TITLE: THE HUNDRED AND NINETY-NINE STEPS
AUTHOR: MICHEL FABER
This is more a novella than a novel, but it shows clearly how a story doesn't always need as many words as the average author might use on it. Because despite it's size, this book contains a novel's worth of a story. It is easy to see how the story could have been fleshed out to the point where it would use up 300 pages or more. The point is that this story didn't need fleshing out, it didn't need the extra 200 pages or so and I seriously doubt whether the story would have improved when subjected to such treatment. Rather the opposite I suspect.
This is the story of Sian, who is being troubled by very vivid and gruesome nightmares. While working on an archaeological dig at Whitby Abbey she meets a man, Magnus and his dog, Hadrian. Attraction is instant both to the man and the dog, but past experiences make Sian keep her distance from the man even though an intriguing mystery in a bottle he presents to her, keeps them close.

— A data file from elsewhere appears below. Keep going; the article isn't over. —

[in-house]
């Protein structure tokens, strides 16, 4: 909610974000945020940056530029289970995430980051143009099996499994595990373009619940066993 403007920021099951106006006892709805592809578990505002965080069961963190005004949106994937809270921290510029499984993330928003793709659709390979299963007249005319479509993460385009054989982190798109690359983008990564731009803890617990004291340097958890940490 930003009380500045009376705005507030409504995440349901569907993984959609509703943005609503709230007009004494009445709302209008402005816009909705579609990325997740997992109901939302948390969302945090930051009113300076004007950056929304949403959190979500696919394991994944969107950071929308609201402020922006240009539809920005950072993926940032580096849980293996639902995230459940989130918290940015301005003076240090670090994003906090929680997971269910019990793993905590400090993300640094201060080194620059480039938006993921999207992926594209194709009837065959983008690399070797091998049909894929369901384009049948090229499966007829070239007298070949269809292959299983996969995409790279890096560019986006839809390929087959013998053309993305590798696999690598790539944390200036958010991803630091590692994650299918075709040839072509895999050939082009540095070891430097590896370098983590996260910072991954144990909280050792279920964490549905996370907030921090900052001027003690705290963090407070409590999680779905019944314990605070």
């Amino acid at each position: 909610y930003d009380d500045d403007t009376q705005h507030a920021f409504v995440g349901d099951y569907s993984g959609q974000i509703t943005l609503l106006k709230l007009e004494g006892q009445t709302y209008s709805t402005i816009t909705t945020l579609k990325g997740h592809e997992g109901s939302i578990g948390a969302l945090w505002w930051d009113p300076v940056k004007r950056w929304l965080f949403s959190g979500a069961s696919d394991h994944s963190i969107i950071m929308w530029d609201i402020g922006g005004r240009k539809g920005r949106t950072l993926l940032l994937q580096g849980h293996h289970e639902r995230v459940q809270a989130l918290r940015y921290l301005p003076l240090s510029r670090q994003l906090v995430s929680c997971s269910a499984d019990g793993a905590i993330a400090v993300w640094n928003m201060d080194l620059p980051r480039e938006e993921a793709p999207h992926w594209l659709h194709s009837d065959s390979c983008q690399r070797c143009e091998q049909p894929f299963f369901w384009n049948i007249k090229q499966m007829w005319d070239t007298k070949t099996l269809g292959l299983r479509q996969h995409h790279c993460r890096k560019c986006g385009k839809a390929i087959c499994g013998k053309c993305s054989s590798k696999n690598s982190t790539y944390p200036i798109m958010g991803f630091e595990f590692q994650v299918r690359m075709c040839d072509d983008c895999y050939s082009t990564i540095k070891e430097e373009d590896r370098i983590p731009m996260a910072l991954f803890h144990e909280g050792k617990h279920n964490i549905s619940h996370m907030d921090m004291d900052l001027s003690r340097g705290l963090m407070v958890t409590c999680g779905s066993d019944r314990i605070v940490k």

This was a very well written book, with not a word too many or out of place. It was also a multifaceted story with historical, Gothic and romantic elements. Quite a feat for a book of only 122 pages, some of which showed lovely pictures.